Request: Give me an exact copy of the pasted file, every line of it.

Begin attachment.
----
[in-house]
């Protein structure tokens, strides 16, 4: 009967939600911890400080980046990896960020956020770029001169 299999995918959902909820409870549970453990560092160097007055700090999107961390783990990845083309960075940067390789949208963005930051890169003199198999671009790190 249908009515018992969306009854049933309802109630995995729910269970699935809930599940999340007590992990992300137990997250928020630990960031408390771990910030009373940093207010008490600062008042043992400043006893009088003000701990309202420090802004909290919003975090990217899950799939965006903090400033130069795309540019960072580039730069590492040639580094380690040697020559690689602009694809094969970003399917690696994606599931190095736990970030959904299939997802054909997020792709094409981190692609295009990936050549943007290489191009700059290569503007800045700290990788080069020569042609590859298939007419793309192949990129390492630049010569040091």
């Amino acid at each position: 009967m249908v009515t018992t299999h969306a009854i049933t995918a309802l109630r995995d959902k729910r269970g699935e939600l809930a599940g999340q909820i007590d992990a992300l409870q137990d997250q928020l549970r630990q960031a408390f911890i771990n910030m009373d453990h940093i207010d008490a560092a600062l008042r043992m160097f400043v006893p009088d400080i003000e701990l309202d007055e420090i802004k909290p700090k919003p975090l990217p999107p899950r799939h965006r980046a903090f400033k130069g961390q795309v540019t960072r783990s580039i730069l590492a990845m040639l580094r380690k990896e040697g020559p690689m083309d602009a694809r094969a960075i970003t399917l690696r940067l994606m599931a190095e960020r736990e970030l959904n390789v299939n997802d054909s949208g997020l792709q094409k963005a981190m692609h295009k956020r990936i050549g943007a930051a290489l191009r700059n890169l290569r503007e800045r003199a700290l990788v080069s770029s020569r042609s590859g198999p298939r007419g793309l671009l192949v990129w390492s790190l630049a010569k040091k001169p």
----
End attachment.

[in-house]
């Protein structure tokens, strides 16, 4: 009967939600911890400080980046990896960020956020770029001169 299999995918959902909820409870549970453990560092160097007055700090999107961390783990990845083309960075940067390789949208963005930051890169003199198999671009790190 249908009515018992969306009854049933309802109630995995729910269970699935809930599940999340007590992990992300137990997250928020630990960031408390771990910030009373940093207010008490600062008042043992400043006893009088003000701990309202420090802004909290919003975090990217899950799939965006903090400033130069795309540019960072580039730069590492040639580094380690040697020559690689602009694809094969970003399917690696994606599931190095736990970030959904299939997802054909997020792709094409981190692609295009990936050549943007290489191009700059290569503007800045700290990788080069020569042609590859298939007419793309192949990129390492630049010569040091």
């Amino acid at each position: 009967m249908v009515t018992t299999h969306a009854i049933t995918a309802l109630r995995d959902k729910r269970g699935e939600l809930a599940g999340q909820i007590d992990a992300l409870q137990d997250q928020l549970r630990q960031a408390f911890i771990n910030m009373d453990h940093i207010d008490a560092a600062l008042r043992m160097f400043v006893p009088d400080i003000e701990l309202d007055e420090i802004k909290p700090k919003p975090l990217p999107p899950r799939h965006r980046a903090f400033k130069g961390q795309v540019t960072r783990s580039i730069l590492a990845m040639l580094r380690k990896e040697g020559p690689m083309d602009a694809r094969a960075i970003t399917l690696r940067l994606m599931a190095e960020r736990e970030l959904n390789v299939n997802d054909s949208g997020l792709q094409k963005a981190m692609h295009k956020r990936i050549g943007a930051a290489l191009r700059n890169l290569r503007e800045r003199a700290l990788v080069s770029s020569r042609s590859g198999p298939r007419g793309l671009l192949v990129w390492s790190l630049a010569k040091k001169p």